Identify five metaphors in Earle Birney's poem "Vancouver Lights."

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Earle Birney's "Vancouver Lights" employs many metaphors throughout. The theme of the poem itself is a metaphor that compares light and life. However, there are many specific metaphors in the poem that you can point to. Below, I mention one from each of the five stanzas.

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Earle Birney's "Vancouver Lights" employs many metaphors throughout. The theme of the poem itself is a metaphor that compares light and life. However, there are many specific metaphors in the poem that you can point to. Below, I mention one from each of the five stanzas.

The very first line compares the darkness of night on the mountains to a wimple. A wimple is a cloth headdress similar to the ones worn by nuns. This darkness wraps the mountains in the same way that cloth might cover a person's head.

In the second stanza, the eleventh line refers to a "quilt of lamps." This evokes the comfort that light brings to that of a dry, warm, and soft quilt. This offers a juxtaposition to the rest of the stanza which is full of wet, damp, and uncomfortable imagery.

In line 19 in the third stanza, humankind is compared to a mere spark in the darkness. This evokes the imagery of the sheer smallness of humanity in the vast darkness and of our fragility against the grandness of existence.

In the fourth stanza, in line 25, the metaphor of glowworms is used to describe people. This is used to show just how small we are, putting forth a small amount of light against the expanse of darkness around us.

The final stanza compares humans to the gods. We have become like Prometheus, who stole fire from the Sun to give humans light. However, we have taken it from no divine source yet have become god-like ourselves. Contrast this to the earlier metaphors of glowworms and sparks. Birney intends to show that even though we may destroy ourselves through this progress and our struggle against the darkness, at one time at least, there was light in the darkness.

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This poem by Earle Birney is extremely rich in imagery, beginning with a personification of night. Personification is a form of metaphor in which an inanimate object or concept is given human attributes and motivations: here, the night "sucks at the stars." This, combined with the subsequent image of the "city throbbing below," creates a sense that the night air is pulsating, rippling, like lights in a bay. You can identify other examples of personification in the first stanza.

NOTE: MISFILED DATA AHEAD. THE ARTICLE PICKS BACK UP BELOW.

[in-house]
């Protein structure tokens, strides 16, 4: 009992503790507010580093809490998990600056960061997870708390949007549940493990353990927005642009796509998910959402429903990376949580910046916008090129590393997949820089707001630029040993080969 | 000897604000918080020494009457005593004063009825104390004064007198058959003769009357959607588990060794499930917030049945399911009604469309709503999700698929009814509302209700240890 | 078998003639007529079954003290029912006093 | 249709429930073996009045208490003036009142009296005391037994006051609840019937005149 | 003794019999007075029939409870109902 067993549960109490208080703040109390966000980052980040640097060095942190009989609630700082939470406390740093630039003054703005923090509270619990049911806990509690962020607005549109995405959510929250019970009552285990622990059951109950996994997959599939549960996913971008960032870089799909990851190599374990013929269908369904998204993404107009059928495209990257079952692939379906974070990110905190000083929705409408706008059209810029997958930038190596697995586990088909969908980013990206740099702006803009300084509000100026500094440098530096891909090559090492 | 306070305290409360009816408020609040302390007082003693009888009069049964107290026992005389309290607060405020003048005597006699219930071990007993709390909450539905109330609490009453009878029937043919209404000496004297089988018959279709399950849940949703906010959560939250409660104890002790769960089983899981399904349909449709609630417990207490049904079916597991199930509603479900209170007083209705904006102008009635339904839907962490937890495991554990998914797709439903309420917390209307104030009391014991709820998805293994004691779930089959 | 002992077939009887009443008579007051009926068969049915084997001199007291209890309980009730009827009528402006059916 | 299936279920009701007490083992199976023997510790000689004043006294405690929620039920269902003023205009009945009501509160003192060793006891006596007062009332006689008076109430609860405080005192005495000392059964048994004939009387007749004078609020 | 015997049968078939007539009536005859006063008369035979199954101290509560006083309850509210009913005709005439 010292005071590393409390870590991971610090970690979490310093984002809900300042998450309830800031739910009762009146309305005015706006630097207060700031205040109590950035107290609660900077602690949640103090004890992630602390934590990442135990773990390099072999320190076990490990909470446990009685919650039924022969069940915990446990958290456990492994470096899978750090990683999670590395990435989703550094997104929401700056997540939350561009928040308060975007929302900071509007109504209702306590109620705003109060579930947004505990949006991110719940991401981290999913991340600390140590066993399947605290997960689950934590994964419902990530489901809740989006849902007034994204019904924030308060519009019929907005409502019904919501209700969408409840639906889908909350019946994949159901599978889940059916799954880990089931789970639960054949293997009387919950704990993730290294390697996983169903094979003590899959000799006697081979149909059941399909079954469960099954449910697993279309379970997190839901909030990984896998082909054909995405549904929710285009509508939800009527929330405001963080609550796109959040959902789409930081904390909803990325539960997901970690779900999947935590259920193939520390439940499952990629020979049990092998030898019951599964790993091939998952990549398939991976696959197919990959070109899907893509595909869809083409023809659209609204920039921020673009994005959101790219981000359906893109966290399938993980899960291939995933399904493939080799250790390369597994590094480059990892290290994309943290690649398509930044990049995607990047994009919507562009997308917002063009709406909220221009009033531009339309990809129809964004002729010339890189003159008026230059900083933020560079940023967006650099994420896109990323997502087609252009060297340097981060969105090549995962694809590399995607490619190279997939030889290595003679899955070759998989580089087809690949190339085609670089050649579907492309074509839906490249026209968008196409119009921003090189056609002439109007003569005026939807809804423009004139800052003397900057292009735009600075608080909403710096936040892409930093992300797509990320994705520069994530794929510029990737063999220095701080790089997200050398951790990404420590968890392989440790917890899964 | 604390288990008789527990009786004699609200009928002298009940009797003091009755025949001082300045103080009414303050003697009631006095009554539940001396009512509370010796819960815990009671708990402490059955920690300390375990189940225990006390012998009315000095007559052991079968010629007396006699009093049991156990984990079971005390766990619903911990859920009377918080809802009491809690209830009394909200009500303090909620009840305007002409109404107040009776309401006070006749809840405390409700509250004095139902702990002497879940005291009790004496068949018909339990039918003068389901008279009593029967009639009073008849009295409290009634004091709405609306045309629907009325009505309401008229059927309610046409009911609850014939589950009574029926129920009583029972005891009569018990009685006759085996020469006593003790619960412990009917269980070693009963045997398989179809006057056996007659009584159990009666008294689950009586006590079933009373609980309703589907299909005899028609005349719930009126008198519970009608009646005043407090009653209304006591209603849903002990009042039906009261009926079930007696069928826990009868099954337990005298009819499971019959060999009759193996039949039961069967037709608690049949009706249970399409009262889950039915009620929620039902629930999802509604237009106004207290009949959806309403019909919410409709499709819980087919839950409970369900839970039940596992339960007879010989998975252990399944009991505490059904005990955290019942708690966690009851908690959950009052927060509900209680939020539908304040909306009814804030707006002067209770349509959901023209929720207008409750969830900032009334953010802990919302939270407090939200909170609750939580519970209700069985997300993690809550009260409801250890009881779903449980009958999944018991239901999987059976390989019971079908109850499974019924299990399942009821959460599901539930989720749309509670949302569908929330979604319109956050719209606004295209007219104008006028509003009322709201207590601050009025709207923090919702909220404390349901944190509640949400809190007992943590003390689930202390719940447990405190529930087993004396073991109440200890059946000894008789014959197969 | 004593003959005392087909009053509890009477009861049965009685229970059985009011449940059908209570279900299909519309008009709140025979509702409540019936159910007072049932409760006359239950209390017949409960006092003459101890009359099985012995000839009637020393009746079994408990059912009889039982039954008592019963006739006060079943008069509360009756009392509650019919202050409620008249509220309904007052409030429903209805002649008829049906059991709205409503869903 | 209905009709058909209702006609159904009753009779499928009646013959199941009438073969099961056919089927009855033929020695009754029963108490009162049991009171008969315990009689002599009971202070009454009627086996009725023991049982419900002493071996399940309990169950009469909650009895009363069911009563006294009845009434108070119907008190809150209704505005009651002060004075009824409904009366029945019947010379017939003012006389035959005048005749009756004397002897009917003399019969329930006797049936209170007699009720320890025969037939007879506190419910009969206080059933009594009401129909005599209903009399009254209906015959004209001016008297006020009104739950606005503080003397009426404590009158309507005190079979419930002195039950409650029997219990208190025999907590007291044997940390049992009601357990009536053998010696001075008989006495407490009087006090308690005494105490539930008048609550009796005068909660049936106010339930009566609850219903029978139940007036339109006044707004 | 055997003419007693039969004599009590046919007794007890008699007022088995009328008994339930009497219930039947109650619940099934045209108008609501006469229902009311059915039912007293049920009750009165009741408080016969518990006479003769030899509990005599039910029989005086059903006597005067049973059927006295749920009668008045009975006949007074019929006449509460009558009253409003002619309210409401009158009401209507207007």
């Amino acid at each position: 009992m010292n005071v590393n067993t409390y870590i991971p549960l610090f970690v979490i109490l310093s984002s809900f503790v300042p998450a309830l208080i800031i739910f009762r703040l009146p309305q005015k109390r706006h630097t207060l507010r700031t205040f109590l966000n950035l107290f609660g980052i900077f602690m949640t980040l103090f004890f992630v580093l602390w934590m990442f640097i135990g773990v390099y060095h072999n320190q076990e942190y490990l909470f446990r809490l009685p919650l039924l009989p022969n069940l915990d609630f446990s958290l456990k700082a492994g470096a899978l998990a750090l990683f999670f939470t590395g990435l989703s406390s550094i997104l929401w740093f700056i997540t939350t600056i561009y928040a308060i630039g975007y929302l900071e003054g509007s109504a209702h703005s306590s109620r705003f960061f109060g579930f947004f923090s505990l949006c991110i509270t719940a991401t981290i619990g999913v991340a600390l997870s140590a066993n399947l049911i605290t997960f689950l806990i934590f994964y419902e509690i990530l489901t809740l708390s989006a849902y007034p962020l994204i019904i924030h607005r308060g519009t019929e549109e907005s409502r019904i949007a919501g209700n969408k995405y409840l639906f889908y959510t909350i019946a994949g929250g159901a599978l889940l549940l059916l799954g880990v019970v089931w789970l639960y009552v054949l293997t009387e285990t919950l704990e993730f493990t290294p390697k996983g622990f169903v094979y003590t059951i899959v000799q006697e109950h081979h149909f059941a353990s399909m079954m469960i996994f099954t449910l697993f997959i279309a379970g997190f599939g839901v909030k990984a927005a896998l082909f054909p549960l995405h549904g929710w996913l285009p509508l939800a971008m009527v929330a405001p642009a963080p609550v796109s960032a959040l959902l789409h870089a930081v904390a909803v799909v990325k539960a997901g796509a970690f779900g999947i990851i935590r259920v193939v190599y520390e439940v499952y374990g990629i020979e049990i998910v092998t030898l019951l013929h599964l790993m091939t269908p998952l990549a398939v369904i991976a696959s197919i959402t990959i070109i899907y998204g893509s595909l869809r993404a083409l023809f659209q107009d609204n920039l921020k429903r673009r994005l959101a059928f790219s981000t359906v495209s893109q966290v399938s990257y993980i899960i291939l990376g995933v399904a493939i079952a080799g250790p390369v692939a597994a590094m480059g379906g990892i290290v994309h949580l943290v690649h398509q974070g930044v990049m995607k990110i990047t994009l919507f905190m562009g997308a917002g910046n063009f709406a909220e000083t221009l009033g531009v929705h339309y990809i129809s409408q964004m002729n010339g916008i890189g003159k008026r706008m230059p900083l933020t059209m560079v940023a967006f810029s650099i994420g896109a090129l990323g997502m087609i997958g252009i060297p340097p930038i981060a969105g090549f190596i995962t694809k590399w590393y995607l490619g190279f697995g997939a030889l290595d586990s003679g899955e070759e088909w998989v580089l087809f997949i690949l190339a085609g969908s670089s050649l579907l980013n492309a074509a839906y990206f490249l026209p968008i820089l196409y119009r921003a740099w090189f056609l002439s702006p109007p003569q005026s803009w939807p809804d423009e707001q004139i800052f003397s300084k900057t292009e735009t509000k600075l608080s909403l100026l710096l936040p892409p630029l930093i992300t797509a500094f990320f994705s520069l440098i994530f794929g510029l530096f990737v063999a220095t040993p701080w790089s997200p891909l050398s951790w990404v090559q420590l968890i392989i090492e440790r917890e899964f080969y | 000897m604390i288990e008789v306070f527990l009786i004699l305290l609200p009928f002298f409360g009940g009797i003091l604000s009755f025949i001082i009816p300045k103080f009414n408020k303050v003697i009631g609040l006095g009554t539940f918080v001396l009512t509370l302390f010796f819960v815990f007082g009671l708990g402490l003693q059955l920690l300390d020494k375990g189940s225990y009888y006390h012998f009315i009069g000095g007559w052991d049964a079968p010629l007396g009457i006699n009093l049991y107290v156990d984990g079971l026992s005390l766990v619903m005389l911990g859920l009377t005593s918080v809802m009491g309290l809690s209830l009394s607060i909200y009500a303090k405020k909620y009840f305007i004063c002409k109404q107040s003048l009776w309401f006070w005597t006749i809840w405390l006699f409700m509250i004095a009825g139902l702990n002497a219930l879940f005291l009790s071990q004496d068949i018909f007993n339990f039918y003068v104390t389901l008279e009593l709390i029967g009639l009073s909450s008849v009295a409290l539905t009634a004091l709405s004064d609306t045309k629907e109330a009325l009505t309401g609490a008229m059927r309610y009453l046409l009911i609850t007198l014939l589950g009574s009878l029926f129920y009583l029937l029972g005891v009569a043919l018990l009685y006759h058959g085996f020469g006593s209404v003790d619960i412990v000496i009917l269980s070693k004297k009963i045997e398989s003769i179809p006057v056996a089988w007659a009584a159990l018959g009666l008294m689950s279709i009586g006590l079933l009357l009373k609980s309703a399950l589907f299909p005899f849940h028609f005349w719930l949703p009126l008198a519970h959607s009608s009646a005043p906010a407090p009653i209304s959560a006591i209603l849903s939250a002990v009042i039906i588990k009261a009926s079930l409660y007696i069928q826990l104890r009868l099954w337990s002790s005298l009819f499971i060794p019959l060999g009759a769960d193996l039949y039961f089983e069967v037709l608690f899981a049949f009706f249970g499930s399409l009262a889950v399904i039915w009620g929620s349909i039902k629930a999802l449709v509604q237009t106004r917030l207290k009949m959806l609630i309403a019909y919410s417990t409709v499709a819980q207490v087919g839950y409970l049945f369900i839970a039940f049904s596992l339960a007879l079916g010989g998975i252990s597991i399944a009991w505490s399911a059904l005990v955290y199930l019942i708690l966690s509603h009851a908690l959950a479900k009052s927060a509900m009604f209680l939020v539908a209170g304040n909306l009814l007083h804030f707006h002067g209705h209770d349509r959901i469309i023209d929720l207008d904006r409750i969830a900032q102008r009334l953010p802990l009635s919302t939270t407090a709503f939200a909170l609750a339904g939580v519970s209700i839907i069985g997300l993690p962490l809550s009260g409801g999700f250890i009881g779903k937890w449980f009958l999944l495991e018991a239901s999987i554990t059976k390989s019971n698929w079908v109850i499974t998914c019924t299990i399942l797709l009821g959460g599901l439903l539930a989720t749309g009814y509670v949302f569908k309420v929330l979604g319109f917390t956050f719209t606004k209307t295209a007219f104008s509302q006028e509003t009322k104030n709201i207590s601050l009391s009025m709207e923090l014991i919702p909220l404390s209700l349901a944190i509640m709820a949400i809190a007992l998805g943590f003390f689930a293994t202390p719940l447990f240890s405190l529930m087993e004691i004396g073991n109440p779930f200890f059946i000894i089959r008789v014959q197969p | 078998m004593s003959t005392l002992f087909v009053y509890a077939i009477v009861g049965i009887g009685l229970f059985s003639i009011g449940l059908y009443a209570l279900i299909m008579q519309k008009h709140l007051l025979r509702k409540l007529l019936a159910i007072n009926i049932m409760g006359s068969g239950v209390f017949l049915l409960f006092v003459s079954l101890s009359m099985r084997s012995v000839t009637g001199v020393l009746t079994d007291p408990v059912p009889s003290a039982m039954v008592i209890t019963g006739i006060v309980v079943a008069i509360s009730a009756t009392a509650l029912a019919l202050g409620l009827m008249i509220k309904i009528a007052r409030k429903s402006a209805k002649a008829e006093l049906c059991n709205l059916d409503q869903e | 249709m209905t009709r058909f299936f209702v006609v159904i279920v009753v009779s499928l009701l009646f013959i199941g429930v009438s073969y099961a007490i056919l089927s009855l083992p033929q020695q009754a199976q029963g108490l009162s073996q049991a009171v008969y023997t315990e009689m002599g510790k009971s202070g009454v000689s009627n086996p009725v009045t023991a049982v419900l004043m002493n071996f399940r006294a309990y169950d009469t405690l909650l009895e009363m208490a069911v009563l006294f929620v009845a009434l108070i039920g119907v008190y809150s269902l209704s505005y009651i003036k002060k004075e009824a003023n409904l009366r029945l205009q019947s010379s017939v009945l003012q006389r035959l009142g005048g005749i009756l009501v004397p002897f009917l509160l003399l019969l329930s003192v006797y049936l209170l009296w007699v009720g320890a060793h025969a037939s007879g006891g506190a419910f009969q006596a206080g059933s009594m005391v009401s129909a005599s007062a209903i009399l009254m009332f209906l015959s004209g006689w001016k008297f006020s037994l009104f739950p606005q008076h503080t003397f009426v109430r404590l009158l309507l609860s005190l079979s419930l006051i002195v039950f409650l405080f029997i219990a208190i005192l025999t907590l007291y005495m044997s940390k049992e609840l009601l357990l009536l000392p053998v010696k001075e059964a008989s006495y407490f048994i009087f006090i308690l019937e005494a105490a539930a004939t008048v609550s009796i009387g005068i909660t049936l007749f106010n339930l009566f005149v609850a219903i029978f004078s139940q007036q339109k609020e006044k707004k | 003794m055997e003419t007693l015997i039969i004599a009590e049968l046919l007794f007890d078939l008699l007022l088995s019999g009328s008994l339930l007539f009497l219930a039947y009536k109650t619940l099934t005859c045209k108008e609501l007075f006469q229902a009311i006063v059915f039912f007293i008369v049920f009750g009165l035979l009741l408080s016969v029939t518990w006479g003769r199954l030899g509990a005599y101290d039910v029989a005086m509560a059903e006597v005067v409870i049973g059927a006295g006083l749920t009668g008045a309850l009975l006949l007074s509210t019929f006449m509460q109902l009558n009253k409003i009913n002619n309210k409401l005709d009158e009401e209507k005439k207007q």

In the second stanza, we see the metaphor of the "quilt of lamps." This image further helps us envisage how the bay looks, studded with points of light in the dark. The sea, too, is metaphorically described as "primal ink." The word "ink" intensifies the sense of the sea's darkness, while the word "primal" emphasizes the longevity of the sea and the fact that it has been here for longer than anything man-made.

Birney then invites the reader to consider a wider darkness: the darkness of space, in which we, the earth and its inhabitants, are "a spark beleaguered by darkness." Birney phrases this metaphor in several ways: we are also a "twinkle" in the midst of space. Space itself is imaginatively conceived as a "Nubian," a black man wearing a "necklace of nebulae," as if the universe is a dark god for whom the stars and planets are simply decoration.

I am sure you will be able to pick out other metaphors in this poem—there are many more.

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A metaphor is a comparison between two things which one would not necessarily associate. When examining Earle Birney's poem, "Vancouver Lights," many metaphors are present.

1."Quilt of lamps"- Here, the numerous lighthouses are compared to a quilt. Working in unison, like quilters, the lights serve their purpose (providing safety and comfort --much like a quilt). 

2. "We the unique glowworms"- Here, the speaker compares himself (assumed given the poet's gender) and the reader (through his use of the pronoun "we") to glowworms.

3. "This twinkle we make in a corner of emptiness"- Here, the small light the speaker is able to cast is compared to the light of a star. While not direct, one normally associates a "twinkle" with a star.

4. "Our Phoebus himself is a bubble"- Here, Phoebus (the god of the sun) is compared to a bubble.

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